Burt Gannin, a representative of Florida Power and Light, testified that letting the industry regulate itself is the best practice. His company generates between 35 and 40 percent of wind energy in Texas, and he said works hard to accommodate the needs of local residents. He said it is the free market environment that has contributed to Texas’ status as the leading wind generation state in the country.

The Business and Commerce committee will look at what kind of regulation to place restricting new wind farm construction in the 81st Legislative Session. Fraser said at Monday’s meeting that he would prefer a local regulation of new construction, because local authorities have to answer to residents through local elections.

In addition to Chairman Fraser, the Business and Commerce committee is vice-chaired by Sen. Chris Harris, R-Arlington, and is comprised of Sen. Kirk Watson, D-Austin; Sen. Leticia Van de Putte, D-San Antonio; Sen. Craig Estes, R-Wichita Falls; Sen. Eddie Lucio, Jr., D-Brownsville; Sen. Kip Averitt, R-Waco; and and Sen. Kevin Eltife, R-Tyler.

Session video and all other webcast recordings can be accessed from the Senate website’s audio and video archive pages.


More than 1,000 classrooms recognized as Texas School Ready by UT center, says Sen. Zaffirini


The State Center for Early Childhood Education at The University of Texas Health Science Center at Houston (State Center) on Tuesday, October 7, recognized 1,123 early education classrooms across the state as Texas School Ready, Sen. Judith Zaffirini, D-Laredo, has announced.

Public pre-kindergarten, Head Start and private childcare classrooms that apply and meet the criteria are considered for certification. Almost 75 percent of applying classrooms were awarded certification for the 2008-09 school year, an increase of almost 10 percent from 2007-08. What’s more, the State Center increased the total number of certified classrooms this year by 42 percent.

This certification program was created by Zaffirini’s Senate Bill 76 (2003), which also created the Texas Early Education Model (TEEM), and Senate Bill 23 (2005), which expanded TEEM and directed the State Center to develop a school readiness system that would ensure children who leave early childhood programs are ready for kindergarten.

Pre-schools and child-care centers apply yearly to the State Center and provide information about classrooms and educational programs, including the learning environment and curriculum. Children attending applicant classrooms are followed from pre-k into kindergarten and evaluated by the State Center for early reading and social development to determine if the pre-k classroom effectively prepared the student for success in elementary school.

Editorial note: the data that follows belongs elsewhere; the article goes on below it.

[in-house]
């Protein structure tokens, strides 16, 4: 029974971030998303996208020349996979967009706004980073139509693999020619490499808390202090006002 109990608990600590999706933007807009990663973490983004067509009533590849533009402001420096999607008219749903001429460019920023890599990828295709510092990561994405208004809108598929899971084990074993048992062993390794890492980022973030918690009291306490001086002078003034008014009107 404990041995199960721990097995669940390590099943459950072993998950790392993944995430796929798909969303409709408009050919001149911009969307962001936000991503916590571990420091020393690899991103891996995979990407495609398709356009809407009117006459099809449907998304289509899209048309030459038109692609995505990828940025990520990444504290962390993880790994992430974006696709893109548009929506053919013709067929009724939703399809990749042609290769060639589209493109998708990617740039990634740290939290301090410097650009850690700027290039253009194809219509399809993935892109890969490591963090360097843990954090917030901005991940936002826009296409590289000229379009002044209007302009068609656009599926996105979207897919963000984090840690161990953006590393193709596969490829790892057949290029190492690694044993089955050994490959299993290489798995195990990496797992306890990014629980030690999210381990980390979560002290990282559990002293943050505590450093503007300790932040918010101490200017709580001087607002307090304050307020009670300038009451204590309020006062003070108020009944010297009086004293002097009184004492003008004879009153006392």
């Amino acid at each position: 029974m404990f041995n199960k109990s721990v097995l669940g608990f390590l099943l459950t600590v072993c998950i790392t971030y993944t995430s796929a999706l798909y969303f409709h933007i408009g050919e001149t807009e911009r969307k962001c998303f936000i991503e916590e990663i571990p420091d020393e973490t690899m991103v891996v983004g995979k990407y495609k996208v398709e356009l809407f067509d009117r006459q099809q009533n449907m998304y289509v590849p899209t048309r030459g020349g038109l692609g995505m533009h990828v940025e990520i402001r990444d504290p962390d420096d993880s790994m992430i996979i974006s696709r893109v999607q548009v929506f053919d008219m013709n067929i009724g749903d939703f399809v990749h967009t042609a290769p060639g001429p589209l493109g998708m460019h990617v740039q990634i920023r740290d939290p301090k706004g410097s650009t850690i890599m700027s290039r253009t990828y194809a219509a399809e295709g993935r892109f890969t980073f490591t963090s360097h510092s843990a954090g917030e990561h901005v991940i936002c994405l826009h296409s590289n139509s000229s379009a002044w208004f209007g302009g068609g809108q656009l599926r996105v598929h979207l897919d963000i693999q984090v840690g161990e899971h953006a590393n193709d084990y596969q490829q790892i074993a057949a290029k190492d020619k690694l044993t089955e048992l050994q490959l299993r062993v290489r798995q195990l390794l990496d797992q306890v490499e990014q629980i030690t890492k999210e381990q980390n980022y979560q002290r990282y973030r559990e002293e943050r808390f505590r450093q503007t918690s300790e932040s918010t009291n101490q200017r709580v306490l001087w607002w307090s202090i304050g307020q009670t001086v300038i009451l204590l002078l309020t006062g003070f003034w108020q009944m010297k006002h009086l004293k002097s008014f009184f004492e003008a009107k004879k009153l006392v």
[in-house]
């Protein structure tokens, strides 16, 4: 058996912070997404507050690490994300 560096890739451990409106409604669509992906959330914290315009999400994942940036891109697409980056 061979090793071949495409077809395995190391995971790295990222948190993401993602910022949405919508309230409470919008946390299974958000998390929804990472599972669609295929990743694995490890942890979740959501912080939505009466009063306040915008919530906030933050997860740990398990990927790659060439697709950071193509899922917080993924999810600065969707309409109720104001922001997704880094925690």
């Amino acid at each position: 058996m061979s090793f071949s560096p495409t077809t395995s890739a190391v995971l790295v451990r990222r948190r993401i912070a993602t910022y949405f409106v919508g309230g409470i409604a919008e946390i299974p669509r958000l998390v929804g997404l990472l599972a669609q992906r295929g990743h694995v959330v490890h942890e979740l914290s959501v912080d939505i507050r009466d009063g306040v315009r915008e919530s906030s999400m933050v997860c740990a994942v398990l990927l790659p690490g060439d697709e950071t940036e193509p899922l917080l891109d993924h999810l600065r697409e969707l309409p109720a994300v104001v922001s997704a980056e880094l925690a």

“I am delighted that so many classrooms across the state received this important accreditation that will improve the quality of pre-kindergarten education in our community,” Zaffirini said. “Quality child care programs provide a positive, long-term economic development impact by allowing parents to re-enter the workforce with the knowledge that their children are prepared for school.”

Zaffirini serves on the Senate Committee on Education and presides over two higher education subcommittees. Lt. Gov. David Dewhurst appointed her Chair of the Senate Finance Higher Education Subcommittee and the Senate Higher Education Subcommittee.


Lawsuit watchdog organization launches Good Judges Matter campaign in statewide, local races


A large number of Texas voters skip Supreme Court and other judicial contests with many of them saying they simply don’t know enough about the candidates to make an informed choice.

According to a recent survey of Texas voters, a candidate’s judicial experience and judicial philosophy were mentioned as the top two most important factors when choosing whom to support in statewide and local judicial contests.  However, only 64 percent of voters surveyed said they usually cast a ballot in all or most judicial elections.

More than three in 10 voters said they voted in none or only some of these contests and 74 percent of these voters say they simply don’t know enough about the candidates for judicial office to make an informed decision.  The survey of 804 Texas voters was conducted by Base1ice & Associates from July 27-30 and has a margin of error of ± 3.5%.

A lawsuit abuse watchdog organization on Wednesday, October 8, launched an educational campaign to encourage Texas voters to make their voices heard in statewide and local judicial contests and help voters make an informed choice in November.

“From schools to the environment to health care, our judges make decisions that can impact our daily lives; yet, in the last presidential election cycle, almost half a million voters didn’t cast a ballot in the one contested Supreme Court race on the ballot,” said Bill Summers, founder and president of Citizens Against Lawsuit Abuse of the Rio Grande Valley. “As voters go the polls this November, we hope they understand the importance of the judicial races and take advantage of the opportunity to elect quality candidates to the bench. Our Good Judges Matter campaign encourages voters to make informed decisions when they enter the voting booth.”